Album Review – Blackberry Smoke’s ‘Like An Arrow’

blackberry-smoke-like-an-arrow

A fool once said in 2016, “There are no cool rock bands anymore.” This makes sense to someone like Jason Aldean, who puts out bad pop music parading to be country. It also makes sense to anyone who just follows mainstream music because rock has been dead in the mainstream for a while. But bands like Blackberry Smoke can assure that rock is not only alive, but it’s still kicking ass. It’s just not on the radio. It’s out there in the independent scene and at concerts across the world, its natural environment far away from corporations and suits who wouldn’t know rock if it bit them in the ass. Blackberry Smoke is one of those bands that occupies a unique space, somewhere between country and rock, or put more simply southern rock. They probably don’t get the respect they deserve from either genre because they have a foot in each. But they should because they’re one of the best bands in music today.

Their last album Holding All The Roses was one of the best of 2015 and served as my personal introduction to the band. I’ve since dug deep into their library and from beginning to present they’ve consistently put out some of the best southern rock in the modern era. They started out with Zac Brown’s label Southern Ground before moving onto being independent and partnering with Thirty Tigers, which suits the band just fine. Their music and attitude has a very independent spirit about it. They also have one of the most passionate and dedicated fan bases in both country and rock. Their new album Like an Arrow debuts at Billboard at #1 on the country chart (second in a row), #1 on the Americana chart and #3 on the rock chart. Needless to say this is an album I was anxiously ready to dive into and give a listen. I can confidently say that once again Blackberry Smoke delivers excellence.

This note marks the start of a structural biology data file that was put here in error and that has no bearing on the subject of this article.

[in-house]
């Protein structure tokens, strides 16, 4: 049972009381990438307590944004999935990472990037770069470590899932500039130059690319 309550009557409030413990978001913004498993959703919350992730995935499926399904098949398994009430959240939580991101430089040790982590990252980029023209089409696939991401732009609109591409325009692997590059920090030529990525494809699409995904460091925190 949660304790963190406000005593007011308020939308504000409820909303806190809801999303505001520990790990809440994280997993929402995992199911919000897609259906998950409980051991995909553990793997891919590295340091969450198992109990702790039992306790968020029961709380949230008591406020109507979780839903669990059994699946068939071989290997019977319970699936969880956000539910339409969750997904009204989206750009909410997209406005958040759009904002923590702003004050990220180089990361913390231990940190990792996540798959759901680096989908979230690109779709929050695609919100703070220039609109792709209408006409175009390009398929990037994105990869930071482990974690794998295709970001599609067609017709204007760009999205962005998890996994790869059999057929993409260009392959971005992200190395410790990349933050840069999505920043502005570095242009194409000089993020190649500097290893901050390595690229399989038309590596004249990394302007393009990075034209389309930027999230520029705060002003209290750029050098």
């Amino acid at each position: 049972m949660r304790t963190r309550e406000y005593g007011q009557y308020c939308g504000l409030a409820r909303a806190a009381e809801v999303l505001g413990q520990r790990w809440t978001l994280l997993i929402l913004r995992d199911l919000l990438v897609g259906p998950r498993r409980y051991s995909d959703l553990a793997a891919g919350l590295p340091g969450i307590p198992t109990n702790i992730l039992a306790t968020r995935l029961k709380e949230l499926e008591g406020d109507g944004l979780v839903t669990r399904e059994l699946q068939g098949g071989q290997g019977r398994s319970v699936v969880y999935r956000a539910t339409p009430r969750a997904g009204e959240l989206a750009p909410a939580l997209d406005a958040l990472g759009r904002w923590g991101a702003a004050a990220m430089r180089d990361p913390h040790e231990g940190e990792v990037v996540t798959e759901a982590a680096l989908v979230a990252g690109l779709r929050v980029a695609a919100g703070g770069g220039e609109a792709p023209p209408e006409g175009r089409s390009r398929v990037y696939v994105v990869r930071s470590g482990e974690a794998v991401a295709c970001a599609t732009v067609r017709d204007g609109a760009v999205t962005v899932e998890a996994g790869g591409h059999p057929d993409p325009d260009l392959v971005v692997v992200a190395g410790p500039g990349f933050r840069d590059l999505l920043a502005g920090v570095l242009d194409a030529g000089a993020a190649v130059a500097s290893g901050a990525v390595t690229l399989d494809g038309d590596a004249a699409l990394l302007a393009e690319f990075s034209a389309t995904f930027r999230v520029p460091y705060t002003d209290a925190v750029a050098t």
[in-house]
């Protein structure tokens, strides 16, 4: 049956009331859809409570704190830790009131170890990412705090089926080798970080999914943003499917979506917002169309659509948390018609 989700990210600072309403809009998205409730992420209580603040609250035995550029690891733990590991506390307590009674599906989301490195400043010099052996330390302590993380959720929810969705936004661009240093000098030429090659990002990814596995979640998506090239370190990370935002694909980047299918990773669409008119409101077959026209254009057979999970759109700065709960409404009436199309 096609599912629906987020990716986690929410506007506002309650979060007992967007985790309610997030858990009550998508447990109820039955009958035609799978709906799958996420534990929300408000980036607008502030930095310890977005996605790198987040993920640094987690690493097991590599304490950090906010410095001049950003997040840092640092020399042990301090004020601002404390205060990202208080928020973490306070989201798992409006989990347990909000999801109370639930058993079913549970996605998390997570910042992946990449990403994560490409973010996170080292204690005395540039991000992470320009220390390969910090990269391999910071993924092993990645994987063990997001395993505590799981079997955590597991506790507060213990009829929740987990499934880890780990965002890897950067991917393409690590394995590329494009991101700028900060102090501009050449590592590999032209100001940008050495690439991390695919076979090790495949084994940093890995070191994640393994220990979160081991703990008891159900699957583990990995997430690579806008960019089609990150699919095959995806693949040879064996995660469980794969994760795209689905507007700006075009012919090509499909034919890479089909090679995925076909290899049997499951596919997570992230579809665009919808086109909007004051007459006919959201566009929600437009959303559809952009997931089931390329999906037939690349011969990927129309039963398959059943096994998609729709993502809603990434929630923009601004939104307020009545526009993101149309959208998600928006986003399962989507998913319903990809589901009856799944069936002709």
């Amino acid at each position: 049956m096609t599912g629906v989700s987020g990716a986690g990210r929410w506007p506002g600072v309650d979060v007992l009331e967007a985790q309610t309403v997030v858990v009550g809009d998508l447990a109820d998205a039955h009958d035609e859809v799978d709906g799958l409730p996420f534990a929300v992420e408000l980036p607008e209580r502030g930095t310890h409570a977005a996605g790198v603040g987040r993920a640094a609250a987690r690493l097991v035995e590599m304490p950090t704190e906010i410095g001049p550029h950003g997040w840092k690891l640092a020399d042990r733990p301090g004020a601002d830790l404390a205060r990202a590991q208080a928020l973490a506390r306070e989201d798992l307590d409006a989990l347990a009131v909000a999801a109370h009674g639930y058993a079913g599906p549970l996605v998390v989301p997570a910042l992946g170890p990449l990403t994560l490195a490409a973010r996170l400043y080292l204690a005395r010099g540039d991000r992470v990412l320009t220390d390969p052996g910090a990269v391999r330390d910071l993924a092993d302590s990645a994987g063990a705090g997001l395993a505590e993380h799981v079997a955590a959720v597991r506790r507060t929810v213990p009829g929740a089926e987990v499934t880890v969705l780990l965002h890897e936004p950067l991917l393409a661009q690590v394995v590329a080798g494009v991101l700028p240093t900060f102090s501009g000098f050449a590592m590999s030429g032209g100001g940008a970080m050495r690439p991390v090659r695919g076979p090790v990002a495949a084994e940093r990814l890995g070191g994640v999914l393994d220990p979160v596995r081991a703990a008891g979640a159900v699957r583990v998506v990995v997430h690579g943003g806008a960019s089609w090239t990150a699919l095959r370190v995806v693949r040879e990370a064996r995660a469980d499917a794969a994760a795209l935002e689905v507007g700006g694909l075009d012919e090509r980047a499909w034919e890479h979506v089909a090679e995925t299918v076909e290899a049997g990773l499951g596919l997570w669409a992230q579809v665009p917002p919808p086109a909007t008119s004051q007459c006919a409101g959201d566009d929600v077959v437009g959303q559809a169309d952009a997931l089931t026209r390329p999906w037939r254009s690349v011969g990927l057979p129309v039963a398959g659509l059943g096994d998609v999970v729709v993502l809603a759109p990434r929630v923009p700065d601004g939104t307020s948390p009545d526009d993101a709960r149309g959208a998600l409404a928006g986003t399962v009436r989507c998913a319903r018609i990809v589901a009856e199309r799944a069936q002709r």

This album kicks ass from the moment you hit play on “Waiting for the Thunder.” The impressive roaring guitars hit you in the face like a ton of bricks. The lyrics scathingly take down powerful institutions that put down the men and women who bust their ass to get by. It’s a tornado of a song that just sort of leaves you in awe after hearing it. This may be one of the band’s best songs ever. “Let It Burn” can be interpreted as a dig at Music Row and it’s bullshit (something the band addressed on their last album) or any old small town across the country where people are fed up with the way things are run. Either way the lyrics hit hard and the guitars hit harder.

One of the more sentimental moments on the album is “The Good Life.” It’s about a father passing onto his son the advice his own father gave him when he was young. It’s a song that promotes the values of family, hard work and tradition. The heart behind the lyrics could bring a tear to your eyes. This is probably one of the most well written songs I’ve ever heard from Blackberry Smoke. “Running Through Time” is one of those songs that band makes look and sound so easy. I love the soulful touches added in throughout the song, with an organ sneakily playing in the background. That soulful influence shows up again on “Believe You Me,” a song about you controlling your own destiny. Again the guitar work blows me away and combined with the soulful touches it just makes the band’s sound even better.